Today is Chinese New Year which is the longest and most important holiday in the Chinese calendar. It is estimated that almost 3 billion trips will be made across China as people make the journey home to celebrate with their families.
This celebration, known as chun yun, is the longest national holiday in China, spanning a total of fifteen days. Day one is the most important day but the first three days of the new year are a statutory holiday and many people will be off for the first 6 days.
Yes, China has been using the same Gregorian calendar we use here in Paradelle since 1912, but the ancient Chinese lunar calendar is what creates this New Year.
In that lunar calendar, the New Year is changeable and falls on the second New Moon after winter solstice. That puts it somewhere between January 21 and February 19.
2014 was the Year of the Horse (though the lunar year is not always comparable to our January-December calendar year) and that has ended but this new year is a bit unusual because you may see it named the Year of the Goat or the Year of the Sheep. The confusion is because the Chinese character “yang” can be translated in colloquial Chinese as either sheep or goat. I’m reading that in France, it is being called the Year of the Goat. In America, sheep has favor. In China, they are less concerned with the distinction.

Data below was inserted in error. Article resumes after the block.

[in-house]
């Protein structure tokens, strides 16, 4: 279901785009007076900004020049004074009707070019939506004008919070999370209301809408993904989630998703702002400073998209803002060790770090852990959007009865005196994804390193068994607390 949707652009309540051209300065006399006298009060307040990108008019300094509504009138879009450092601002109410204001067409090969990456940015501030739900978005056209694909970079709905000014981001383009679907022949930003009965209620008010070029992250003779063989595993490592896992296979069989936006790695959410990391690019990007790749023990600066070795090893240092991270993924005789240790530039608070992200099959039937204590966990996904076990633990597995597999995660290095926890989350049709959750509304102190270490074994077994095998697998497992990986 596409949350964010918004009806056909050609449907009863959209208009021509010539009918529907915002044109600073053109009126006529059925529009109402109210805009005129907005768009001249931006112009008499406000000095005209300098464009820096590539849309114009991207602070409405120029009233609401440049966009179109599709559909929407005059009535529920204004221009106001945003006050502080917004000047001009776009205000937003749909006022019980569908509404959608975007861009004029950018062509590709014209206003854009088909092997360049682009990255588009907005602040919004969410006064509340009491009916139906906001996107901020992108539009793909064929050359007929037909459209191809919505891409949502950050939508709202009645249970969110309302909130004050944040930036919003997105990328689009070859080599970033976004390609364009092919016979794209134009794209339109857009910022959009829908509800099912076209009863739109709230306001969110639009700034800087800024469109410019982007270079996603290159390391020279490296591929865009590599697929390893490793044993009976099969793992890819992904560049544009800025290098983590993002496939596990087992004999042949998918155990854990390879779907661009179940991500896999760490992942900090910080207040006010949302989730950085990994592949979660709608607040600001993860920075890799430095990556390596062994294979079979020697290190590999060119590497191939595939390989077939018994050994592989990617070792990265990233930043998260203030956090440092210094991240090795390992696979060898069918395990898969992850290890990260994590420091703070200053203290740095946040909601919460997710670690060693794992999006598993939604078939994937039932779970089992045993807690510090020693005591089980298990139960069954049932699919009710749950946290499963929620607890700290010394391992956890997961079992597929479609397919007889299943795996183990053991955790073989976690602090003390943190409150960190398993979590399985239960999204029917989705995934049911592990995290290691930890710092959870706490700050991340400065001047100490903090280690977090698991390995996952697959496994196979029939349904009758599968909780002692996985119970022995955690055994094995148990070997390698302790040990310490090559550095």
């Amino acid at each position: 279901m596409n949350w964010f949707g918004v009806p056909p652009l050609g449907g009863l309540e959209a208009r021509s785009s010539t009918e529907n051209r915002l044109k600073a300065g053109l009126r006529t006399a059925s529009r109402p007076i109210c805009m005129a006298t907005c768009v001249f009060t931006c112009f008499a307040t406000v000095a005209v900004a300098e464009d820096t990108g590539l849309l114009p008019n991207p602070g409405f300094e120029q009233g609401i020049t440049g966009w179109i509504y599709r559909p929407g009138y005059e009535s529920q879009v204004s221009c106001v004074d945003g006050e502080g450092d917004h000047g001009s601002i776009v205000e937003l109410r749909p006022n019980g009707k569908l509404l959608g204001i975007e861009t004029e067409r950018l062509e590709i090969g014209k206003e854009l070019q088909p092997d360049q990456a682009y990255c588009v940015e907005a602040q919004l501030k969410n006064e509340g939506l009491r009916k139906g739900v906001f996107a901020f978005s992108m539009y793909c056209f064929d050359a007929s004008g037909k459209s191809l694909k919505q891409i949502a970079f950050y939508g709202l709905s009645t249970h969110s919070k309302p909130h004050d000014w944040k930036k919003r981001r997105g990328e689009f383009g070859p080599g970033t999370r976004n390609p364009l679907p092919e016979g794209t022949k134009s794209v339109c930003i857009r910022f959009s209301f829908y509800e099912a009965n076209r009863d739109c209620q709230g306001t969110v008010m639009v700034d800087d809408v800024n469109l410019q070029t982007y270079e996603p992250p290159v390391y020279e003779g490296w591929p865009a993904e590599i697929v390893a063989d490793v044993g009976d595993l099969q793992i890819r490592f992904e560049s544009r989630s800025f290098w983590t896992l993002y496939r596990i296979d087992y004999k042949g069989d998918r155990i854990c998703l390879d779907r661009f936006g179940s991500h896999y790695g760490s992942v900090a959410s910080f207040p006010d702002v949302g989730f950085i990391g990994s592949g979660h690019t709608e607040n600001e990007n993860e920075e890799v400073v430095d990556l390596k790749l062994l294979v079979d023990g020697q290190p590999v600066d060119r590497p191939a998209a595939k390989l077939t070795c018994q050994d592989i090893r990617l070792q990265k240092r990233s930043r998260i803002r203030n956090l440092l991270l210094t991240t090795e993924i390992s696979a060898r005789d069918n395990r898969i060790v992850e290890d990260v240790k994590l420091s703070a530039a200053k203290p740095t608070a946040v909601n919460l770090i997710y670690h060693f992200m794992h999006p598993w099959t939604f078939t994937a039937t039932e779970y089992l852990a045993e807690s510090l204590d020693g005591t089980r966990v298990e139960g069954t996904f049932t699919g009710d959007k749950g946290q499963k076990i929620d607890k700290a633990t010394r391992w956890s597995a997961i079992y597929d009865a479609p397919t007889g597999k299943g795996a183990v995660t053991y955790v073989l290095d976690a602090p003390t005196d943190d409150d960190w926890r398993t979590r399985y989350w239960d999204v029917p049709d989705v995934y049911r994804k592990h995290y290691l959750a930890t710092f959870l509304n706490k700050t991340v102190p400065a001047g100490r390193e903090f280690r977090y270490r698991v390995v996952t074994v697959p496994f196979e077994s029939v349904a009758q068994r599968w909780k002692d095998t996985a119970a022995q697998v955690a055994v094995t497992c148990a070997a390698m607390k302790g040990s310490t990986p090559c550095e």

I read at the end of 2014 that some people in China were concerned about births and marriages occurring in a sheep year as it was a “bad year.” The common impression is that sheep are meek, doltish “followers.” Some of this seems to come from the late Qing dynasty (late 19th century) when the Empress Dowager Cixi and several other high officials were despised. They all happened to be born in the Year of the Sheep/Goat and so it becamse associated with a negative spin. Followers of the Chinese zodiac say that all 12 signs are auspicious, so don’t worry.